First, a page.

Saturday, May 12 DISTURBANCE Camino Vera Cruz/Calle Sarmentoso (10:34 p.m.) Multiple teenagers were throwing water balloons at passing cars. DRUNK DRIVING El Camino Real/Avenida Pico (2:17 p.m.) A man in a white SUV was swerving on the road and almost hit a family that was walking in a crosswalk, according to a caller. The caller followed the swerving car for a while before giving up and leaving it to deputies. DISTURBANCE El Camino Real, 2400 Block (1:03 p.m.) A woman was evicted from a motel May 11 and came back the next day to harass the owner. This time she returned wearing a skirted bathing suit and carrying bananas in both hands. She was seen making “rude gestures” with the fruit and was giving the middle finger to the owner. DISTURBANCE Avenida Rosa, 100 Block (10:48 a.m.) A caller was cleaning out a vacant lot near the cross streets of La Placentia and Avenida De La Estrella when a nearby homeowner yelled at him. An argument took place and the caller told the man he would call the cops, to which the homeowner responded, “Go ahead and call the police. I have a gun.” SUSPICIOUS PERSON-CIRCUMSTANCE Calle Campanero, 400 Block (7:56 a.m.) Two men in a red sedan were parked and taking pictures of a caller, who decided to call deputies immediately. TRAFFIC ACCIDENT Avenida La Cuesta, 200 Block (5:59 a.m.) A caller witnessed a car drive up his neighbor’s driveway and flip over.
Friday, May 11 SUSPICIOUS PERSON-CIRCUMSTANCE Avenida Vaquero/Via Cascadita A caller, who lives near a Salvation Army drop off donation location, saw a van parked next to the location filled with people who he thought were taking the donations. DISTURBANCE El Camino Real, 2400 Block (11:43 a.m.) A man and a woman were outside the Sea View Motel arguing about a Mother’s Day card. www.sanclementetimes.com
EYE ON SC
Leaving in Legendary Form Beloved surf icon and master surfboard shaper Terry Martin passed away on May 12 By Andrea Swayne San Clemente Times
rolific, iconic, masterful. All are words used to describe the surfboard shaping expertise of the late Terry Martin, 74, who passed away at his Capistrano Beach home in the early morning hours of May 12 following a battle with melanoma. But just as likely as one is to hear these words describe Terry Martin, are the words faithful, wise, generous and loving. With a conservative estimate of 80,000 surfboards planed into existence at the hands of master shaper Terry Martin, many inventions and techniques that revolutionized the art of surfboard making and the thousands of friendships he forged along the way, it is no wonder that in his passing leaves a legacy so interwoven into the fabric of the surfing community and the history of the sport that it is safe to say he will never be forgotten. The surfing community and the community in general lost one of its most beloved men that morning. And although his passing stirred a profound sadness in many, according to his wife Candy Martin, most who were close to him are taking comfort in knowing that Terry Martin was at peace with his fate, satisfied with the blessings life brought his way and would want friends and family to take comfort in his acceptance of the end of his time on Earth. “Not being able to shape was more difficult for him than the pain and weakness in his last few months,” his wife said. “He wanted nothing more than to be able to continue to do what he loved. He was determined to finish the last two boards for (Capistrano Beach surfer) Rachael Tilly. He wanted to say ‘yes’ to many requests by others too but he just couldn’t. I think that was the hardest for him. He never complained about the pain only that he didn’t have the energy to shape surfboards.” Against the odds, he did finish Tilly’s last two boards and a few others, including shaping an iconic wood hot curl board— his last—and friends and fellow shapers Chuck Basset and Donny Brink put the final touches on it. The day before he died Terry Martin mustered up the strength to go out to his shaping racks in his garage to sign a Phil Edwards model shaped by Mark Johnson for the Terry Martin: A Body of Work from Wood to Foam project fundraiser being planned in his honor for May 20 at the Ocean Institute. “Terry was right where he wanted to be when he passed,” said Candy. “Surrounded by family and friends, he was able to spend quality time with us.” Candy said the final hours were spent praying and singing Psalm 73 and talking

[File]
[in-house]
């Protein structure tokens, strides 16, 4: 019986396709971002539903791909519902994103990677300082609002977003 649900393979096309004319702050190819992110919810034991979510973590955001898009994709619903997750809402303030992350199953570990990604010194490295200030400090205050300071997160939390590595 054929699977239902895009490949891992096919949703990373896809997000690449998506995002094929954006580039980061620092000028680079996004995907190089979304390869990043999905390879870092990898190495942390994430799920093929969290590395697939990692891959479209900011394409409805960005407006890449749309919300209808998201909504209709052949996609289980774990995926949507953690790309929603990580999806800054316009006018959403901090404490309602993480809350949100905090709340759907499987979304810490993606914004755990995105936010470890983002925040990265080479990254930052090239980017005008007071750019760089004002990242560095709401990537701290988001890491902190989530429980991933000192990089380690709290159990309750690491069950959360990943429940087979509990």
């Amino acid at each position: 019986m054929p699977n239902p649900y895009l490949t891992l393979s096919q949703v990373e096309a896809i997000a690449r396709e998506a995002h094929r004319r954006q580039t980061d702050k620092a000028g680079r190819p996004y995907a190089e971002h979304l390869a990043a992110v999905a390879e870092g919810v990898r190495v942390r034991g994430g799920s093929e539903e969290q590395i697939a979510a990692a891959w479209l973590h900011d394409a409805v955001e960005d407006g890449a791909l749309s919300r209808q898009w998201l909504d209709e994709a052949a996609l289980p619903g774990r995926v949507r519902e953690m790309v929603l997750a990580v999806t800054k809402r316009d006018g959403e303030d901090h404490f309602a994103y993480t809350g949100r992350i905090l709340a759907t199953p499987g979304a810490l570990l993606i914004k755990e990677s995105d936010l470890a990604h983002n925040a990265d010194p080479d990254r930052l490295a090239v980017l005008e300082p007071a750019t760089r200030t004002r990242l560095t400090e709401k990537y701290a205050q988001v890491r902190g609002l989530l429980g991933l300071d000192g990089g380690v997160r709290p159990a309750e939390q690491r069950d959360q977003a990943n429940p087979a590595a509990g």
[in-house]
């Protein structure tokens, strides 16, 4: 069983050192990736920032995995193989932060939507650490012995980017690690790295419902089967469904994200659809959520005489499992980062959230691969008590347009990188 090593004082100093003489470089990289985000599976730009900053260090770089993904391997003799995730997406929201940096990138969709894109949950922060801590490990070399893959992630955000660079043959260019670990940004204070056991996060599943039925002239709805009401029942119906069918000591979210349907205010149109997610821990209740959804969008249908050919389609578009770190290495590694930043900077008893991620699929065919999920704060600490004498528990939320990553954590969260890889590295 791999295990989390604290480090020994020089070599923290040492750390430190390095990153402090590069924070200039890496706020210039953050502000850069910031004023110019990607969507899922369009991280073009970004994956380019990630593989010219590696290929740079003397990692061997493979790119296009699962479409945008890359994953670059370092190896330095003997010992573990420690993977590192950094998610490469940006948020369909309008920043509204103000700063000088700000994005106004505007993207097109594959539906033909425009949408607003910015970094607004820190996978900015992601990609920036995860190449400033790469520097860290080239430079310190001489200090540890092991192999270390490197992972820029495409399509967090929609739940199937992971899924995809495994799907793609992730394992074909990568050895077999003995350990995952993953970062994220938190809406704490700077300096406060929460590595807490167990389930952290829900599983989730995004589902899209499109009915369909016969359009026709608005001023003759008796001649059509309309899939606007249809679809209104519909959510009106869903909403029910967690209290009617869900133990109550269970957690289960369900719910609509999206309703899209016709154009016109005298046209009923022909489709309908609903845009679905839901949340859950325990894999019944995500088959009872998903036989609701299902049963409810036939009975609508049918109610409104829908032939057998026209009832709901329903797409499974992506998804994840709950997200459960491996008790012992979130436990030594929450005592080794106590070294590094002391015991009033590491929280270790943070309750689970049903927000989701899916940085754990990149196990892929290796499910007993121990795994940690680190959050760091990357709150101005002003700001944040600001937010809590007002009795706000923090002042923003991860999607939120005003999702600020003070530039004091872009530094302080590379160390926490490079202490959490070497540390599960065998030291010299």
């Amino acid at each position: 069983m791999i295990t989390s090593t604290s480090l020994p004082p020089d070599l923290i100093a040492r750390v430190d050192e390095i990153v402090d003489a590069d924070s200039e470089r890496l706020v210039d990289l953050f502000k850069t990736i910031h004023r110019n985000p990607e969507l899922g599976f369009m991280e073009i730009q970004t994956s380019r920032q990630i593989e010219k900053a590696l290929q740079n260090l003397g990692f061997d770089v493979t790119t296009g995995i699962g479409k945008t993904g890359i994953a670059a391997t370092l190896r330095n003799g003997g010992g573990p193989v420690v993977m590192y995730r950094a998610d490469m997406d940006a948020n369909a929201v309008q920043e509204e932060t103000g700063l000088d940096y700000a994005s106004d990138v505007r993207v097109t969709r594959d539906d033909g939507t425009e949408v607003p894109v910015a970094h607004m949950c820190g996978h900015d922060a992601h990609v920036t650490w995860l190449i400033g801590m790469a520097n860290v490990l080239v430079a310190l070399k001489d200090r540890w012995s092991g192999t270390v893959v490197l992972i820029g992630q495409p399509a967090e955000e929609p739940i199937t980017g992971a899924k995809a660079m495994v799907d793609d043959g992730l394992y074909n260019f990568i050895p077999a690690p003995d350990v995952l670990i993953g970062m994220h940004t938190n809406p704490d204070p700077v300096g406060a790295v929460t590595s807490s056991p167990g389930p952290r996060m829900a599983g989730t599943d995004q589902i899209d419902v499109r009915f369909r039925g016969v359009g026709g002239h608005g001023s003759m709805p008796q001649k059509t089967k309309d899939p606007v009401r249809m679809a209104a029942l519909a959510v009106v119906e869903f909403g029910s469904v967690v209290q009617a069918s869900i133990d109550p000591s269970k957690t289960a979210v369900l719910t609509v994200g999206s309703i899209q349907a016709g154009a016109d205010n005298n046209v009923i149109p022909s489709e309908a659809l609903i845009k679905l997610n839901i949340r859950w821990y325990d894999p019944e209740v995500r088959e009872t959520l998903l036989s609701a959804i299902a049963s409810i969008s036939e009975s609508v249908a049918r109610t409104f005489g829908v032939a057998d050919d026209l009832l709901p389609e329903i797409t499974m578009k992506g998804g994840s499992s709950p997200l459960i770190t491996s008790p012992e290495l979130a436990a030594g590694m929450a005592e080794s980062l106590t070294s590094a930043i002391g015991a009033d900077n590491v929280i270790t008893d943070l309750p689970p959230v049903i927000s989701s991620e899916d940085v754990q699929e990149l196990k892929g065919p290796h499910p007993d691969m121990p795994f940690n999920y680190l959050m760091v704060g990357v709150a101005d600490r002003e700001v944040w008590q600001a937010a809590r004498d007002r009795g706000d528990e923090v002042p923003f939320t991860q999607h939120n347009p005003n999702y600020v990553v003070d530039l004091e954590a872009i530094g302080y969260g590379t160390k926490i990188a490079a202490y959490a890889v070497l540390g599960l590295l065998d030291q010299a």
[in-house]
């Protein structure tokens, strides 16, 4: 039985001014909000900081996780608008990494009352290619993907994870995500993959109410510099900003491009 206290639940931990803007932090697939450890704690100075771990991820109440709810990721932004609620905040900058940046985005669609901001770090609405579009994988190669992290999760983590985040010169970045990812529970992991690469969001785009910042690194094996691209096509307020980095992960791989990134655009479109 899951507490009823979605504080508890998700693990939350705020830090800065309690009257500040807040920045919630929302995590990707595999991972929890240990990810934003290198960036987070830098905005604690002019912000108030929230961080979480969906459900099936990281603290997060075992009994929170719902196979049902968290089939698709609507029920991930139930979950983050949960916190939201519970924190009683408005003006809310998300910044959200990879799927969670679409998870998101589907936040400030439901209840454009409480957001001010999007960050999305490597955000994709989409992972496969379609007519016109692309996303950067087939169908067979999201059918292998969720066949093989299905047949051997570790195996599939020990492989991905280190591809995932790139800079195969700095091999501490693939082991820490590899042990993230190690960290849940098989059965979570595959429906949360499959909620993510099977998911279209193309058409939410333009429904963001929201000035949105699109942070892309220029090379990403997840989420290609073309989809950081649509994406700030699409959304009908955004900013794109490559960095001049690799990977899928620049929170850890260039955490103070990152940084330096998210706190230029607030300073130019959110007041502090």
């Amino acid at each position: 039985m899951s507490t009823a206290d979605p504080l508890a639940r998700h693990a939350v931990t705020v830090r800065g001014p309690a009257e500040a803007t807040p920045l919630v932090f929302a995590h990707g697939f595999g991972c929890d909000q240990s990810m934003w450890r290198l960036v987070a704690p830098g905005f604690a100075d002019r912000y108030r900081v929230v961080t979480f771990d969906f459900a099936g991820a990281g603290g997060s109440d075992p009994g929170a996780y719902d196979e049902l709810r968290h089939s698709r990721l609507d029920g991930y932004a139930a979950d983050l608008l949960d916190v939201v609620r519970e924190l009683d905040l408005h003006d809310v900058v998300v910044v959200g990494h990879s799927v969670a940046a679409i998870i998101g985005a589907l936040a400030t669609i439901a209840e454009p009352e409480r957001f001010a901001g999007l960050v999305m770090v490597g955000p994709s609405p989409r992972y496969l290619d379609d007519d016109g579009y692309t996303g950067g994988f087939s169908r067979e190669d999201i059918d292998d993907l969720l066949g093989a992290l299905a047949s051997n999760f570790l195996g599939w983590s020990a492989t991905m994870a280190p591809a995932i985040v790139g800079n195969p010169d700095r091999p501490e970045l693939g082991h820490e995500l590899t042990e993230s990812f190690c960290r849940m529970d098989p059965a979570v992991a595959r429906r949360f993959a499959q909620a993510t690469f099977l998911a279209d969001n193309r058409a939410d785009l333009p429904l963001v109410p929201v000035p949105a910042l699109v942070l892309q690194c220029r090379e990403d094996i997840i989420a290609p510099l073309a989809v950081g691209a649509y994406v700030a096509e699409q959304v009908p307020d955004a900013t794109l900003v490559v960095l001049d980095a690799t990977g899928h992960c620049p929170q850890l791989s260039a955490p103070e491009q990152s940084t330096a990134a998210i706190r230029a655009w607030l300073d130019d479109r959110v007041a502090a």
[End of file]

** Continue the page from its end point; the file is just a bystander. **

San Clemente Times May 17–23, 2012
Terry Martin working with a Micky Munoz noserider model. Photo by Micky Munoz